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JRKarpJRKarp 

Apex Data Loader PropertyPlaceholderConfigurer/Dynamic Property Replacement

I am using the data loader as an integration point to run numerous nightly data loads.  Has anyone successfully implemented the Spring PropertyPlaceholderConfigurer to dynamically replace tags in the configuration xml?  For example, if my process-conf.xml has numerous beans below which use UNC paths to specify log and file locations:

<entry key="process.outputError" value="\\Dev\Logs\Contact\contactUpsert_error.csv"/>
<entry key="process.outputSuccess" value="\\Dev\Logs\Contact\contactUpsert_success.csv"/>

I would like to have a custom value in my config.properties file like:

system.environment=Dev

And be able to update the two entries above to look like:

<entry key="process.outputError" value="\\${system.environment}\Logs\Contact\contactUpsert_error.csv"/ >
<entry key="process.outputSuccess" value="\\${system.environment}\Logs\Contact\contactUpsert_success.csv"/>


I have done this using the spring framework before but have been unable to get it working within the data loader.  Thank you in advance for your time.
Ashish_SFDCAshish_SFDC

Hi , 


See the blog below, 

Spring bean variables with data loader command line

If you use Apex Data Loader from the command line, you will know that changing usernames, passwords, and environments is a bit painful if you have more than one bean in your process-conf.xml file. Adding variables should be easy but getting the syntax right without an IDE is not. I couldn't find much help on the web so a Java guru colleague came through with the following fix.

In the head of the process-conf.xml file, below the <beans> tag and above the first <bean>, add the following code to declare a "user" variable with a specified Salesforce username:

<bean id="user" class="java.lang.String">
<constructor-arg value="yourusername"/>
</bean>
Then in the map entries replace

<entry key="sfdc.username" value="yourusername"/>

with the following code:

<entry>
<key> <value>sfdc.username</value></key>
<ref bean="user" />
</entry>


Do the same in each of the process beans, and use the same technique to declare variables for your environment, encrypted password, and output folders.

To share a properties file external to your process-conf.xml file, use the Spring PropertyPlaceholderConfigurer as detailed in this techno.blog.


http://eat-the-bear.blogspot.in/2012/02/spring-bean-variables-with-data-loader.html


Regards,

Ashish

JRKarpJRKarp
Thanks for the reply Ashish, unfortunately, the first blog example can be handled with the use of the config.properties file.  The second blog post is essentially what I have been trying to do, but it does not seem to work the way the Data Loader application is structured.  In theory, yes it should work...but in reality I have not found anyone including myslef who have actually been able to execute it successfully.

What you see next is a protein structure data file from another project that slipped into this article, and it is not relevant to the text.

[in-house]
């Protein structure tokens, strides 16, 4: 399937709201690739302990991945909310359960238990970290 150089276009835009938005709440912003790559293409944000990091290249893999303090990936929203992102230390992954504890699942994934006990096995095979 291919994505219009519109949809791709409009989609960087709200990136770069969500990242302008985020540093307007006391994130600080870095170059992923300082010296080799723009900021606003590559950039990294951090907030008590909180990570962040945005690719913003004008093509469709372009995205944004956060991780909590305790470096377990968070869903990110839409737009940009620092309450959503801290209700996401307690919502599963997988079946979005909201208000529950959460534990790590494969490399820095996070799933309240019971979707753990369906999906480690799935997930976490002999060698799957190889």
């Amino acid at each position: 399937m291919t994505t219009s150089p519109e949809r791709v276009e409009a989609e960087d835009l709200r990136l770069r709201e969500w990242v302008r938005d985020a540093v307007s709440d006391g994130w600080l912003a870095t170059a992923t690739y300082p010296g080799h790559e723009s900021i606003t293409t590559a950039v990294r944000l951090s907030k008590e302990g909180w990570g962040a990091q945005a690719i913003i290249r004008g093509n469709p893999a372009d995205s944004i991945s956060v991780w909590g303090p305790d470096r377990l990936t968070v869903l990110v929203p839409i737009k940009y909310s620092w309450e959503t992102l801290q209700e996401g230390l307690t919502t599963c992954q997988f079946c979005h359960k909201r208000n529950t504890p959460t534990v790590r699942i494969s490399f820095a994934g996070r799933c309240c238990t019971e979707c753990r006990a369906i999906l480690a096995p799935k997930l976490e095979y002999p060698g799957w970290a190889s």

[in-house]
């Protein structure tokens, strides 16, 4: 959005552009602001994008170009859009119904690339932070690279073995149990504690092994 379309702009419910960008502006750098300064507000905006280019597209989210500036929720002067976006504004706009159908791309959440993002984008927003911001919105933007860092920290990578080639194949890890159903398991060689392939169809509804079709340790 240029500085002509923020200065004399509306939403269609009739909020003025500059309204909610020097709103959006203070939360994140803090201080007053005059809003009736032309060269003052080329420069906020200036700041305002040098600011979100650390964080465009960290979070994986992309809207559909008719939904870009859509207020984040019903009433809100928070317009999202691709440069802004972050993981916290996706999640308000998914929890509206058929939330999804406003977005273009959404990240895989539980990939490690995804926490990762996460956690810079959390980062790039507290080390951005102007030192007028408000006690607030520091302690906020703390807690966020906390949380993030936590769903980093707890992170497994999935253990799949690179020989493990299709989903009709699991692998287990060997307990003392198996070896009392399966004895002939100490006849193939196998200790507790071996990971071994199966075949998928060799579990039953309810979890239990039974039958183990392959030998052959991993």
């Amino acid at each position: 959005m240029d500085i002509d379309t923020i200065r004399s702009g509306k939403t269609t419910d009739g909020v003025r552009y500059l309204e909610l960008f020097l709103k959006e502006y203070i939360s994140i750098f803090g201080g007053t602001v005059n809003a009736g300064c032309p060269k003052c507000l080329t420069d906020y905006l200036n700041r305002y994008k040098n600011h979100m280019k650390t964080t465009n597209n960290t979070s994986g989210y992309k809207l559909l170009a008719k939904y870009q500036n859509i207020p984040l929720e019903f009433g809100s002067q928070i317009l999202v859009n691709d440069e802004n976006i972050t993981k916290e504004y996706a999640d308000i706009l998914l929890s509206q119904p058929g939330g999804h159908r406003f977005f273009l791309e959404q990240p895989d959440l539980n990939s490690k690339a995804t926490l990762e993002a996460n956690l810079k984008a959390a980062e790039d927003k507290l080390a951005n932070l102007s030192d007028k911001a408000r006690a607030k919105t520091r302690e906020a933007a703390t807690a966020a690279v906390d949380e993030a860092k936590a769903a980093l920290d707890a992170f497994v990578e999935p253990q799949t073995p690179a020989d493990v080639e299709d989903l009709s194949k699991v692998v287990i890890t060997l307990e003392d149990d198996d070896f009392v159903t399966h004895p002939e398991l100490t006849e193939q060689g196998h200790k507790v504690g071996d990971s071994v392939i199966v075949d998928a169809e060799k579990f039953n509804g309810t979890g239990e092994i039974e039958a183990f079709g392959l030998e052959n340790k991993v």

tggagnetggagne
I was kind of hoping I could use the ${env.variablename} syntax simialr to what's used with ant's build.xml file.  

I have a script that runs my dataloader from the commandline.  It looks like:
DrozBook:dataloader tgagne$ cat ~/bin/process 
#!/bin/bash
dataloaderdir=~/dataloader
version=27.0.1
version=30.0.0
version=34.0
version=33.0.0

if [ $# -gt 1 ]; then
	export ARG2=$2
	echo $ARG2
fi

time java \
	-cp $dataloaderdir/dataloader-$version-uber.jar:$dataloaderdir/ojdbc6.jar:$dataloaderdir/postgresql-9.4-1201.jdbc4.jar:$dataloaderdir/sqljdbc4.jar \
	-Dsalesforce.config.dir=`pwd`  \
	com.salesforce.dataloader.process.ProcessRunner process.name=$1 | grep --line-buffered -vi "will be ignored since destination column is empty"

Inside process-conf.xml I wanted to use the argument to change the name of the CSV file I was reading from for an import.
<entry key="dataAccess.name" value="${env.ARG2}" />

But alas, dataloader didn't swallow it.
Caused by: com.salesforce.dataloader.exception.DataAccessObjectInitializationException: File: /Users/tgagne/git/customer/dataloader/${env.ARG2} not found.  Open failed.

The way this is done in build.xml is with the tag
<property environment="env"/>

But sticking it near the top of process-conf.xml just blows-up the stack.

Is there something I'm missing or is it impossible to do such a thing with process-conf.xml?
JRKarpJRKarp
We looked at this for a good amount of time, but ended up not finding a good resolution.  We decompiled the dataloader source and something with their implementation of spring was blocking other tags from being replaced.  To us it wasnt worth digging deeper to try and resolve at the time.